Chicago Cubs: Raising ticket prices will benefit the Wrigleyville community

Long-suffering Chicago Cubs fans will have to pay more than ever to watch their favorite team defend their first World Series title in 108 years.

The Chicago Cubs were in the top-three major league teams in average ticket price last season. The proposed 19.5 percent increase will give them a solid hold on number one in 2017. The best seats will increase the most: 31 percent for club box infield seats and bleachers by 22 percent. Other seats will go up six to 17 percent.

It will also be the second straight season that the team has raised the face value of its tickets by at least 10 percent.

Community-minded approach

According to Jesse Rogers at ESPNChicago, the marquee nature of the team’s interleague home games played a part in the increases. They will host the New York Yankees and Toronto Blue Jays while taking on the St. Louis Cardinals in three separate weekend series.

“It’s not easy to raise ticket prices,” Senior Vice President of Sales and Marketing, Colin Faulkner. Faulkner said at the Winter Meetings.  “We are really sensitive to the loyalty and support of our fans. But, at the same time, the value of our tickets right now is far exceeding the current pricing levels. It’s important for us to realize some of that value.”

Funds from higher ticket prices go towards other renovation projects at Wrigley and in the community. Big-ticket projects like the team operations offices on Clark and Waveland and the Triangle Plaza are on the docket to be completed in 2017.  These renovations not only bring short-term jobs for the construction but long-term opportunities as well.

“The office building will include several ground-level restaurants and other retail, although tenants have not been announced. Across the street, Big Star, Smoke Daddy BBQ, and two other Chicago eateries will open inside the under-construction Hotel Zachary, “Ariel Cheung of wrote about the projects.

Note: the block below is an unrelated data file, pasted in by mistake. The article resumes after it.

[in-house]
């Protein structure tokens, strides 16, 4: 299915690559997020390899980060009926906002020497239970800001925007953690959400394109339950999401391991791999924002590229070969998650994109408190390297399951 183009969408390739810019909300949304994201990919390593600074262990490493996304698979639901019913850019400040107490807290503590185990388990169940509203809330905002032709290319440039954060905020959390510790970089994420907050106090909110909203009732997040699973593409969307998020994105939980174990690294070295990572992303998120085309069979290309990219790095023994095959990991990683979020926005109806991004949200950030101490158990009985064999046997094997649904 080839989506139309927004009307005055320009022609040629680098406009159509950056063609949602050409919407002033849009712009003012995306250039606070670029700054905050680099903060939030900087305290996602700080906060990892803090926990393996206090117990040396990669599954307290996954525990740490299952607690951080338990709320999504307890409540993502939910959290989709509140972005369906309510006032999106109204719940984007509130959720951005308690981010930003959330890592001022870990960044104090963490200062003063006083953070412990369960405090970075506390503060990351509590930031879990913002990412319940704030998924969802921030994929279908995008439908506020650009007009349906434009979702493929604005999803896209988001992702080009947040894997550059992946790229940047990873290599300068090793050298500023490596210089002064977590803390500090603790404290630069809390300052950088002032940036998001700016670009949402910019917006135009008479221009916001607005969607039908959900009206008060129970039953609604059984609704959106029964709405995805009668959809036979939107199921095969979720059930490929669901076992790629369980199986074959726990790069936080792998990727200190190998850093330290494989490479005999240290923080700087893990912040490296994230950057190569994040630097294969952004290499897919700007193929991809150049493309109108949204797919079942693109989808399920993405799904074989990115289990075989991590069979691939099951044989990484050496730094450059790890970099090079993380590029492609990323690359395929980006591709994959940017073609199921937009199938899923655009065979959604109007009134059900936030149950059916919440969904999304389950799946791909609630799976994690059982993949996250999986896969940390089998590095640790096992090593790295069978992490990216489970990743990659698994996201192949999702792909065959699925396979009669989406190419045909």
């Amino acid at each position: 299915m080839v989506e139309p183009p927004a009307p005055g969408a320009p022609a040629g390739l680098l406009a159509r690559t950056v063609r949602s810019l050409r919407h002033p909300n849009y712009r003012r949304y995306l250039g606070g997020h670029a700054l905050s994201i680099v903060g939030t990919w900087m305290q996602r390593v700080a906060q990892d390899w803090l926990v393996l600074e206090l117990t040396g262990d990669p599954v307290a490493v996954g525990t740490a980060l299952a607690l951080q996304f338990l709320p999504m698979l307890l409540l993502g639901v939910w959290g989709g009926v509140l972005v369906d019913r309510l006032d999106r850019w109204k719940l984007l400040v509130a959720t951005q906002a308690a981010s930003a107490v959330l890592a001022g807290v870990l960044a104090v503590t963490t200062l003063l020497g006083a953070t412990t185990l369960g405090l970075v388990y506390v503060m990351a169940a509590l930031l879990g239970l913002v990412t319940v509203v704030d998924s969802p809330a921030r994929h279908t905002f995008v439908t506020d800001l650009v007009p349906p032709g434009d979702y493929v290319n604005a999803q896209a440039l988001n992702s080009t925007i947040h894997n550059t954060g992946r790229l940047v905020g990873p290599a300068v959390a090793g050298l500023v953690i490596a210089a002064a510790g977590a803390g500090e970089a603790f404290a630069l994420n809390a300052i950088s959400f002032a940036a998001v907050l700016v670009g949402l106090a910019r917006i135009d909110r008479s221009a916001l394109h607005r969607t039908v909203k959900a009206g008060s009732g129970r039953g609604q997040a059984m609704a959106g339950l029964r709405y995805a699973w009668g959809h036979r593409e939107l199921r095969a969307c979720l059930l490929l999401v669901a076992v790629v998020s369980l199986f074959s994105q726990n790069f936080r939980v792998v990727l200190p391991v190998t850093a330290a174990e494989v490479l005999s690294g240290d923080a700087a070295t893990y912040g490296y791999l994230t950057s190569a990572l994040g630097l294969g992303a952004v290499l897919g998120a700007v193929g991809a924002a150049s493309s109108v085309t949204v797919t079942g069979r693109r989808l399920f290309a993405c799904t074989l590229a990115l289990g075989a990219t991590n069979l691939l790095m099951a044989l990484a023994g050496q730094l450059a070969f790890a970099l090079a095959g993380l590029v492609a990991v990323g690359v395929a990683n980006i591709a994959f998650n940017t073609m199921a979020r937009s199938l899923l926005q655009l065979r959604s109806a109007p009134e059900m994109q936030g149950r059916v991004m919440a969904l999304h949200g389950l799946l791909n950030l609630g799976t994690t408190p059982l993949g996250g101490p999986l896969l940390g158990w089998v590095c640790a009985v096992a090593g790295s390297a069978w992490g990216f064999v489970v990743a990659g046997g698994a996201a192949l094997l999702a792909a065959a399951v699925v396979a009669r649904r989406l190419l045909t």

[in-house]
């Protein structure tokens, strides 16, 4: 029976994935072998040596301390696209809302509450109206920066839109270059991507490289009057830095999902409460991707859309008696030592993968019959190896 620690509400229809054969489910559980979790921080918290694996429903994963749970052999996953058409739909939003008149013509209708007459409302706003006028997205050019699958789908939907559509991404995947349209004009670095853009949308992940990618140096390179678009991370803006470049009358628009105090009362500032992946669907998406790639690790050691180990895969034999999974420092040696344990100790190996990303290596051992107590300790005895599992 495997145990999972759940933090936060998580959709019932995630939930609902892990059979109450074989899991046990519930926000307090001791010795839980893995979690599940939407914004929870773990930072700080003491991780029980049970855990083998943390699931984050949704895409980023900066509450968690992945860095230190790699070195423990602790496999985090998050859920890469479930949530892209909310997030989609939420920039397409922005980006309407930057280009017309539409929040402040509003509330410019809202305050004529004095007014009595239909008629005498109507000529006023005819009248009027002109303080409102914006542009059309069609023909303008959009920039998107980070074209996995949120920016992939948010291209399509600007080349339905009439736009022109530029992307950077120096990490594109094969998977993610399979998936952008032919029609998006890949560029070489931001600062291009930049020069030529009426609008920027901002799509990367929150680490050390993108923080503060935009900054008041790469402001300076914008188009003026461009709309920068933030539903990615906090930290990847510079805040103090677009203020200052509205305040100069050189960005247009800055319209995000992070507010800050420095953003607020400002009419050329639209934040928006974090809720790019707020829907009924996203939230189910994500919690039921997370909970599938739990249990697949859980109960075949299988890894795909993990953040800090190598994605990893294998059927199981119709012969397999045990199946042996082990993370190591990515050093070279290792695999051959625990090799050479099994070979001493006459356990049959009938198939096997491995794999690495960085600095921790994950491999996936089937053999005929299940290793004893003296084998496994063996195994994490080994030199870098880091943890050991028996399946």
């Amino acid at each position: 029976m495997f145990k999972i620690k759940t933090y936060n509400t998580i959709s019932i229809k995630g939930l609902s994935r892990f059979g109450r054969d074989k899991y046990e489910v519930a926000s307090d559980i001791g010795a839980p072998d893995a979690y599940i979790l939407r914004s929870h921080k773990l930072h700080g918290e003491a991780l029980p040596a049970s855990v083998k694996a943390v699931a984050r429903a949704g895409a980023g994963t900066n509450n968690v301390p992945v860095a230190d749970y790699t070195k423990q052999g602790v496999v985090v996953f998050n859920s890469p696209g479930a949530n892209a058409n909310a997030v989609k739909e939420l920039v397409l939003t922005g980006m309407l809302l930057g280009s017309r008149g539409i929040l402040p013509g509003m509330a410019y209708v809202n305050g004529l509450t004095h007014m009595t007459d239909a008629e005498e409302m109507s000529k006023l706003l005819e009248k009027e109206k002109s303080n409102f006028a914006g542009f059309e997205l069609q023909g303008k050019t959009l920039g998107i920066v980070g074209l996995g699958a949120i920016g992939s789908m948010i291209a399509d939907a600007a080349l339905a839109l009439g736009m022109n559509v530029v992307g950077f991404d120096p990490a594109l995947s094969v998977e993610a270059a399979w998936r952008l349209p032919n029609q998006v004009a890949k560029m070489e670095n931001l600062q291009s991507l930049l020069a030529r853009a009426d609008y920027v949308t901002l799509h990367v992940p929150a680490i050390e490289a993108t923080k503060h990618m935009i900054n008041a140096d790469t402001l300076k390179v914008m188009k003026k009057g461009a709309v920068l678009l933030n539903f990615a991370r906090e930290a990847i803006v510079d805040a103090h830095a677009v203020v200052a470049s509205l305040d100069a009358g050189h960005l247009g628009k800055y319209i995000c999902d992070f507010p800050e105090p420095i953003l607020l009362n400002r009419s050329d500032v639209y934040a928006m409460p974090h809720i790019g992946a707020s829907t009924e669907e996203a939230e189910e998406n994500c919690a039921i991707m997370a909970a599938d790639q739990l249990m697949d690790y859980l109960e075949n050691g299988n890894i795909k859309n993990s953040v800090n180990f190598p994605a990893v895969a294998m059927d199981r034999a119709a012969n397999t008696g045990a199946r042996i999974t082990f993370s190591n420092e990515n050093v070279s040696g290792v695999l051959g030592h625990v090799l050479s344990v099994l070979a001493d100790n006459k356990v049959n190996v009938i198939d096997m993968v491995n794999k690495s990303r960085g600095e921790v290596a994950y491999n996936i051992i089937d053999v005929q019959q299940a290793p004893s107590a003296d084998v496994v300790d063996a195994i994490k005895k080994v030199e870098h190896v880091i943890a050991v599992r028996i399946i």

Benefits for Wrigley

Last season, Cubs season ticket holders saw huge returns on the resale market in 2016. The secondary market exceeded face value for regular-season games by 96 percent. That went up to 670 percent in the playoffs and a whopping 1,206 percent above face value in the World Series.

By capitalizing on this value, the organization plans to “reinvest the money into the team and facility” according to Faulkner.

Wrigley Field will also undergo Phase 3 of its renovation process before 2017 begins. Most notably, the famed outdoor bullpens along the foul lines will be moved under the bleachers. The pitcher’s mounds will be leveled off—a welcome relief for infields and outfielders. This will make room for four more rows of premium seating.

The team also plans on renovating the umpire’s room, visitor’s clubhouse, and outdoor concourses as well. In total, the renovations will cost around $78 million.

The Wrigley Field Renovation Project—or 1060 Project for short—was designed to sustain the viability of the Lake View community and preserve the historic draw of the ballpark for generations to come. Wrigleyville is the enclave of the Lake View community in Chicago. Wrigley Field is the linchpin for growth there. Without it, the venues that attract a young professional demographic and sustain a strong entrepreneurial market may not have opened, let alone succeeded.

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